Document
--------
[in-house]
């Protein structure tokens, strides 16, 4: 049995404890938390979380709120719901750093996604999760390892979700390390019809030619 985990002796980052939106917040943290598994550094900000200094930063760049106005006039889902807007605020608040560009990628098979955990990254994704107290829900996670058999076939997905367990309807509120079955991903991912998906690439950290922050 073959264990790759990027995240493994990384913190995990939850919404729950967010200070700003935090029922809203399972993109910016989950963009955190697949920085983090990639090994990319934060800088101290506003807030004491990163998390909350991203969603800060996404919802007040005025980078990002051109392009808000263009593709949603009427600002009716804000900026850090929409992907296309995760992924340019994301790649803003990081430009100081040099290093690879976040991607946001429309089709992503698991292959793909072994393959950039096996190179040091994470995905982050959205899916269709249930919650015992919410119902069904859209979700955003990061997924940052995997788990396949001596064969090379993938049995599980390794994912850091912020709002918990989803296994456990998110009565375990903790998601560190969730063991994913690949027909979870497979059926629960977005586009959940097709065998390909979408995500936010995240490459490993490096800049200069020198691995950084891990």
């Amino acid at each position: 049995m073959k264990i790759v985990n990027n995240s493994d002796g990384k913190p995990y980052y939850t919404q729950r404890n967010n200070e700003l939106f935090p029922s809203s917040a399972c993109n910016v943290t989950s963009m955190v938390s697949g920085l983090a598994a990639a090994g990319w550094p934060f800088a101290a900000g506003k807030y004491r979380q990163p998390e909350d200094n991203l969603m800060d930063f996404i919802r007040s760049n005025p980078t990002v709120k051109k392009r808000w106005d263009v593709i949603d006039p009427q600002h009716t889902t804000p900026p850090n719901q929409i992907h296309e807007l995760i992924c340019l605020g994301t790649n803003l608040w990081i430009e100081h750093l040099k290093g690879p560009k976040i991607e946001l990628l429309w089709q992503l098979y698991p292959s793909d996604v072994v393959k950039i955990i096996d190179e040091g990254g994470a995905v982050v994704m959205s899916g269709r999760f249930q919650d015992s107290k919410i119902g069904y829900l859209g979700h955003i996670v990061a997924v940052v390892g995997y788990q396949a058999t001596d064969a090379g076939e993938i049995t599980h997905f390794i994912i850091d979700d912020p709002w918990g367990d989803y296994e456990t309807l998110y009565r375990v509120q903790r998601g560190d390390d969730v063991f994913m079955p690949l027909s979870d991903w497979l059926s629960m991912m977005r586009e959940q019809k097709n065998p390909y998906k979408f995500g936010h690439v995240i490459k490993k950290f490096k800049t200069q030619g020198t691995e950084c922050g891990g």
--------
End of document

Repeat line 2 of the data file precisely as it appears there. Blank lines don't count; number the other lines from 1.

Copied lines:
């Protein structure tokens, strides 16, 4: 049995404890938390979380709120719901750093996604999760390892979700390390019809030619 985990002796980052939106917040943290598994550094900000200094930063760049106005006039889902807007605020608040560009990628098979955990990254994704107290829900996670058999076939997905367990309807509120079955991903991912998906690439950290922050 073959264990790759990027995240493994990384913190995990939850919404729950967010200070700003935090029922809203399972993109910016989950963009955190697949920085983090990639090994990319934060800088101290506003807030004491990163998390909350991203969603800060996404919802007040005025980078990002051109392009808000263009593709949603009427600002009716804000900026850090929409992907296309995760992924340019994301790649803003990081430009100081040099290093690879976040991607946001429309089709992503698991292959793909072994393959950039096996190179040091994470995905982050959205899916269709249930919650015992919410119902069904859209979700955003990061997924940052995997788990396949001596064969090379993938049995599980390794994912850091912020709002918990989803296994456990998110009565375990903790998601560190969730063991994913690949027909979870497979059926629960977005586009959940097709065998390909979408995500936010995240490459490993490096800049200069020198691995950084891990």